let's have the actual figures for applicants for visas, which the Sudanese Embassy in London receives.

I only ask this, as you haven't provided any, but you seem to think because you are a brainwashed racist fanatic then you're racism is all that is required to convince others - who needs proof when you're an ugly racist like Ted.

veritas

joe 90 you are well known on this blog for your hysterical outbursts against anyone who remotely criticises you but for the record if you read my post I never said or even remotely suggested you supported the government of Khartoum. Where do you get that from?

What I have suggested is that treatment of cultures needs to be even-handed.

Why is all responsibility put on this woman for her 'error'? Didn't the Sudanese government have some obligation to inform foreigners it grants visas to what the rules are? A duty of care? An information pack? A helpline? Failing these devices, didn't somebody in that school or in the Sudanese education department or police or whomever have the responsibility on discovering her 'error' to put her straight before damning her for a sin she didn't know she committed? Her treatment was vindictive because certain people wanted it that way.

Why is responsibility to understand Islam only put on non-Muslims? Don't Muslims in a Muslim majority country have some kind of responsibility for explaining their ways at least to the extent that non-Muslims don't involuntarliy incriminate themselves? Or give offence?

Graham Mackenzie Spence

Hi Osama,

F.Y.I.

http://www.theamericanmuslim.org/tam.php/features/articles/what_sudan_needs_is_more_teachers/0015094

You have been quoted in this article: "Mirza Beg called the Sudanese decision a ”Travesty of Justice and a Caricature of the Islamic Law”. Osama Saeed pointed out that there is a popular Teddy Bear in Britain named “Adam the Prayer Bear” who recites verses from the Qur’an when his limbs and paws are pressed. There is also a puppet named Adam that is used in Sound Vision children’s videos right here in the U.S. And now we have a businessman in Arizona who is marketing Teddy Bear’s with the words “My name is Muhammad” embroidered across the chest. I am certain that no Muslim will object."

Best Regards
GMS

Ted

"have the sense to learn about it before they went."

What was there to learn? Don't name teddy bears Mohammed? If some of the children were named such, which sane, logical person would have considered it a problem? You seem to be suggesting that before working in such a country, one should get into the minds of the most illogical, backward, uneducated morons that live there, understand their point of view, and then go and work there. This seems to be above and beyond the requirements of any sensible adult who cannot reasonably be expected to know every lunatic viewpoint of the country they visit. The onus is on the host to extend some leeway, in that instance. Sadly, such generosity is in short supply in one of the top 10 holiday hotspots.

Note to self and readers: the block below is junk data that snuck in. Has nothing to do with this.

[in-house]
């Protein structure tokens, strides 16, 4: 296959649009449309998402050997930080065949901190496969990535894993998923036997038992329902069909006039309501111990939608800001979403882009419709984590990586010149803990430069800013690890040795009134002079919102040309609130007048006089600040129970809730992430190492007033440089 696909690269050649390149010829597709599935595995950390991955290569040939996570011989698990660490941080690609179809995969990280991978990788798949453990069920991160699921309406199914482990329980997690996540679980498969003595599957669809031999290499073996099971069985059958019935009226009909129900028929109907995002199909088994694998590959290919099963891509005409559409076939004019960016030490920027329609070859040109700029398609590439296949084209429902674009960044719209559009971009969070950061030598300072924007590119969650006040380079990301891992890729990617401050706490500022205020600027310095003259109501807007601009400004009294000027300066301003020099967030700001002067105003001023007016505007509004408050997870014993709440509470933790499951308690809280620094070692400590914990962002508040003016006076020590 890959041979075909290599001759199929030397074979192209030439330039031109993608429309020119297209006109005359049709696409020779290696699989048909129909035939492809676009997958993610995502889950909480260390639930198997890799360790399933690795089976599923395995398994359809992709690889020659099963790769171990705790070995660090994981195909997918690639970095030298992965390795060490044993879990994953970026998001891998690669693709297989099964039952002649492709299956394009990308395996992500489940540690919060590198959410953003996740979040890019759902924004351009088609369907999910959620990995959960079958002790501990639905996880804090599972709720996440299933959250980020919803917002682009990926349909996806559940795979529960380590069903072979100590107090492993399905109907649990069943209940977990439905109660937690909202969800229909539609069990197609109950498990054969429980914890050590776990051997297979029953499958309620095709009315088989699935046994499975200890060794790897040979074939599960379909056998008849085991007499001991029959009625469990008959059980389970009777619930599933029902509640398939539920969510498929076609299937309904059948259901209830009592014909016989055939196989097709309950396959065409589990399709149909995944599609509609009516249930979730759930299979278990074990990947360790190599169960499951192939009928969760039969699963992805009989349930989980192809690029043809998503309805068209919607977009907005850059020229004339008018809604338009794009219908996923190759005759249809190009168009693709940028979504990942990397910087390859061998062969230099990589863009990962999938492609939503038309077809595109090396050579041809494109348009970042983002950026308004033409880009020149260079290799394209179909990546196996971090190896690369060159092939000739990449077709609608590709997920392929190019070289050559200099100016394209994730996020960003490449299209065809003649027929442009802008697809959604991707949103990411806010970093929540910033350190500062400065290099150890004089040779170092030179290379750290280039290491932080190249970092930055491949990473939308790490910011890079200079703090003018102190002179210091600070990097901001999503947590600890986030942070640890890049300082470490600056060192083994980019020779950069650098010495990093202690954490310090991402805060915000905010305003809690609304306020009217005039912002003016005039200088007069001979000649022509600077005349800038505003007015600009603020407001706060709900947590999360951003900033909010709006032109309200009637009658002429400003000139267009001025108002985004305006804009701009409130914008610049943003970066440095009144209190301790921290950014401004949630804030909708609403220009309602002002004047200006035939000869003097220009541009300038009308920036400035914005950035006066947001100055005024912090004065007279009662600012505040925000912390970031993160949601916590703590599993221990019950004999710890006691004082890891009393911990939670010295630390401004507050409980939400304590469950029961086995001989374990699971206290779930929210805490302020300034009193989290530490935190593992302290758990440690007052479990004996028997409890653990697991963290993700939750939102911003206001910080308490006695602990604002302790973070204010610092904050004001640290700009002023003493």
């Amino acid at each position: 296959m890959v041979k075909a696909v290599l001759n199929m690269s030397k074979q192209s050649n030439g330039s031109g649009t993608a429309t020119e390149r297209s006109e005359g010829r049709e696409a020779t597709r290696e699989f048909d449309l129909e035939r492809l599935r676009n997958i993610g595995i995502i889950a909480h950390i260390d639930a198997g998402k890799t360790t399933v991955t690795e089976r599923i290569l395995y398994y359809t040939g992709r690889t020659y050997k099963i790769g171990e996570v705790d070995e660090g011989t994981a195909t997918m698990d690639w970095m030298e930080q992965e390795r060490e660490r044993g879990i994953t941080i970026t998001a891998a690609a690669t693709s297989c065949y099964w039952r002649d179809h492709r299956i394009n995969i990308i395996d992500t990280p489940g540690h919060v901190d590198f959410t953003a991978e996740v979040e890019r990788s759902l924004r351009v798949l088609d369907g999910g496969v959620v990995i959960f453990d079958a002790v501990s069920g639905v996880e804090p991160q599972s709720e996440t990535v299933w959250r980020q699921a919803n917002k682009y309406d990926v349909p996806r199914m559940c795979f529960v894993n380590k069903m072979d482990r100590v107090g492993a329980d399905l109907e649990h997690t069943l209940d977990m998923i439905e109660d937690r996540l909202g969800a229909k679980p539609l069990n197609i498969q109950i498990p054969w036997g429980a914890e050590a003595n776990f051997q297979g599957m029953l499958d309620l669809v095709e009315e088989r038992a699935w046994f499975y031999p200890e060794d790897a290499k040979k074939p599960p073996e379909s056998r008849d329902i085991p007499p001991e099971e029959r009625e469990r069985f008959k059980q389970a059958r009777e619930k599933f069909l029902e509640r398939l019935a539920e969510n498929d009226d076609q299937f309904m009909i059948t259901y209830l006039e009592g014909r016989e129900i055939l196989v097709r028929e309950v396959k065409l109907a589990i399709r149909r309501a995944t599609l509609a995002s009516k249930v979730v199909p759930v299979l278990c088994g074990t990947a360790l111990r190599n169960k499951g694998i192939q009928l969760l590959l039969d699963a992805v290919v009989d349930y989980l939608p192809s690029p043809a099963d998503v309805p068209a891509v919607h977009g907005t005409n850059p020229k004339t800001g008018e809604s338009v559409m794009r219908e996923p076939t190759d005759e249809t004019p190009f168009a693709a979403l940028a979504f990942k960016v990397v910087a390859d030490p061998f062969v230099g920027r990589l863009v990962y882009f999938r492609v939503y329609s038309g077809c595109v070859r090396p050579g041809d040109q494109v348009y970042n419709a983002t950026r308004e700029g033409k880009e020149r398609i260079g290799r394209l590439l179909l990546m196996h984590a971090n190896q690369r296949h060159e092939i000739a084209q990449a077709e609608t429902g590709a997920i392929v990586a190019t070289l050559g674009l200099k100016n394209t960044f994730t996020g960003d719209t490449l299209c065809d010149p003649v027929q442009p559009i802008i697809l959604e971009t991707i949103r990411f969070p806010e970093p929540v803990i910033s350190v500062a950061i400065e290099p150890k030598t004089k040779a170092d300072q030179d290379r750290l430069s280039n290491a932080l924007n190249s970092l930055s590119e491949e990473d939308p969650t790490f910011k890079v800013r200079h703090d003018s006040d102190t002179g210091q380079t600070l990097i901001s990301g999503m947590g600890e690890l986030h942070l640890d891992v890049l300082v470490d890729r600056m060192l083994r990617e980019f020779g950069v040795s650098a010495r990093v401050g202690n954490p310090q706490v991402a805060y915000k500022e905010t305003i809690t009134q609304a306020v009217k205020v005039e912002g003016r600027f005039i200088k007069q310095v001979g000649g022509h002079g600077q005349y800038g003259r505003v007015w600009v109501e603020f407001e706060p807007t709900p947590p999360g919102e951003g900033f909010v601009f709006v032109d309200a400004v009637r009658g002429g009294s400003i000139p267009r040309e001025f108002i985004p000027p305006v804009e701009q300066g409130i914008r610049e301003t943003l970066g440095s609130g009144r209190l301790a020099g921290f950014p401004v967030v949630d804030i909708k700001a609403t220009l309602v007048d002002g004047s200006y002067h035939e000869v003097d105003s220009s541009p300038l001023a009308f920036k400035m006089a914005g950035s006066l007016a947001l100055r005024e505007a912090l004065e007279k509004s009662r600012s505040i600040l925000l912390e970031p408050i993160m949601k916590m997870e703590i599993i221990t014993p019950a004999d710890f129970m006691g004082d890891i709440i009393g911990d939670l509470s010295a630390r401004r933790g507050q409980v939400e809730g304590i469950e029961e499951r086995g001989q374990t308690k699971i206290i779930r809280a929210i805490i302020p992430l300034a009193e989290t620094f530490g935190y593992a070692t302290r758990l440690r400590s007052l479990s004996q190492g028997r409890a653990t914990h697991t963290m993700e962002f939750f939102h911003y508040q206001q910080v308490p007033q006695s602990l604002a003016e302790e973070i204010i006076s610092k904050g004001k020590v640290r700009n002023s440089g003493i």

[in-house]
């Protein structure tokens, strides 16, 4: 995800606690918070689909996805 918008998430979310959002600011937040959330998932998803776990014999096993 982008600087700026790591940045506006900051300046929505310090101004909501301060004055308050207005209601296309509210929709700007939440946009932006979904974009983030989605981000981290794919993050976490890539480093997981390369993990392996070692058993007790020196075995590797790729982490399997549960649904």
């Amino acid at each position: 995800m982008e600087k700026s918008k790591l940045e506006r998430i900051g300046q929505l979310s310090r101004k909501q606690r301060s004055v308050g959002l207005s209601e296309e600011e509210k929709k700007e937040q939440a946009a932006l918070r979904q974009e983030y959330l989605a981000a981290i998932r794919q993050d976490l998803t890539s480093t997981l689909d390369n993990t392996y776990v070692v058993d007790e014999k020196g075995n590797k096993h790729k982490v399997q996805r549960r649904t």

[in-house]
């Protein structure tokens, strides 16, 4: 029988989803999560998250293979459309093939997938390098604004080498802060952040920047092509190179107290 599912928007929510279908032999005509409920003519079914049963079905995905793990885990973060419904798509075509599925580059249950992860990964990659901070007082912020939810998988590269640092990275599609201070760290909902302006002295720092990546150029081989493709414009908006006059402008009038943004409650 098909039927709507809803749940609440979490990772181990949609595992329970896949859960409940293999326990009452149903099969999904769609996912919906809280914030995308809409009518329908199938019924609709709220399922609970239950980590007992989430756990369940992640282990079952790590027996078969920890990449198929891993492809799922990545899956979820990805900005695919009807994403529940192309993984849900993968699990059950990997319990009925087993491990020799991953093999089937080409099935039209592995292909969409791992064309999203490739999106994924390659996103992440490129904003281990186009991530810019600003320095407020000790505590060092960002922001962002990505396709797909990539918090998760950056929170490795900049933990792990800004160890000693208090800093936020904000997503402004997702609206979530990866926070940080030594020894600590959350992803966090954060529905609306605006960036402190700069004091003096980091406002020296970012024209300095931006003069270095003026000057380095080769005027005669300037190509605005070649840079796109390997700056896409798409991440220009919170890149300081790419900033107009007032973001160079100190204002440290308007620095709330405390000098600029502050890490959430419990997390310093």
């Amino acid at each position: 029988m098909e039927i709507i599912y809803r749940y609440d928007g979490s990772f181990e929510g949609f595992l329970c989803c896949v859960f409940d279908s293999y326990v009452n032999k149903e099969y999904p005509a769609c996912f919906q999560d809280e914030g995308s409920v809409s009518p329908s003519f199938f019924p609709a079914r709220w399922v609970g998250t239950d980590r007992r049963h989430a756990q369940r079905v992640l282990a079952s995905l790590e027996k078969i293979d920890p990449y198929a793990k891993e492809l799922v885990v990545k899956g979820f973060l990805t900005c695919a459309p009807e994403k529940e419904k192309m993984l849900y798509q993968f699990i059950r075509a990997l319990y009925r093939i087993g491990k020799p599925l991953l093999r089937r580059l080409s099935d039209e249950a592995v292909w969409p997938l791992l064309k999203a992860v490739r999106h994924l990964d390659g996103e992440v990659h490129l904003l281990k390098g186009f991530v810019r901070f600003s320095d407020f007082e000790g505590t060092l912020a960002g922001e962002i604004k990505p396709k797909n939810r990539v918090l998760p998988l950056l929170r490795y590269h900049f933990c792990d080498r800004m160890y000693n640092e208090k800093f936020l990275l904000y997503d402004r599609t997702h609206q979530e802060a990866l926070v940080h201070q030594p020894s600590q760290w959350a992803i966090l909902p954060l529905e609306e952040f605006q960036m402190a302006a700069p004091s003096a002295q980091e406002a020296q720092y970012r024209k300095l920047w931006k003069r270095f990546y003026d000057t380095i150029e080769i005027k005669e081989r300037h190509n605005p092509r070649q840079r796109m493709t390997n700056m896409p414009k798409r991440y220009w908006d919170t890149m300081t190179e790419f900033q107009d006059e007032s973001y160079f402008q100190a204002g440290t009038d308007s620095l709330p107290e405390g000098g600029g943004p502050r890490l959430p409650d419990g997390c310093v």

joe90

veritas
you claimed I'd be happy about the behaviour of the Khartoum government - but now you are saying that you weren't suggesting I supported the Khartoum government.

This is gibberish.

Then you claim I'm famous for not understanding people like you - well, at least you managed to get that bit right.


Then you claim, veritas, you are being put upon -
Why is responsibility to understand Islam only put on non-Muslims?

- Here am I, always told that here in the civilsed, unsavage backwater of egalitarian liberal, enlightened Britian that 'ignorance of the law is no excuse' -
- except, of course, where it involves the laws of 'savage backwaters', then excuses and plenty excusers become available almost overnight, appropriatley programmed and brainwashed by Rupert Murdoch and the British Government's Ministry of Truth, the BBC.

joe90

This seems to be above and beyond the requirements of any sensible adult who cannot reasonably be expected to know every lunatic viewpoint of the country they visit.
- Says someone who, when he wants to assess how civilsed a country is, uses the popularity amongst Club Tropicana and presumably Club 18-30 types, as a benchmark.

If you ask me, this sounds like a good selling point for the Sudan tourist industry - its unpopularity amongst the likes of Ted and his fellow, fun-loving, whacky, pranksters.

Mad you are Ted!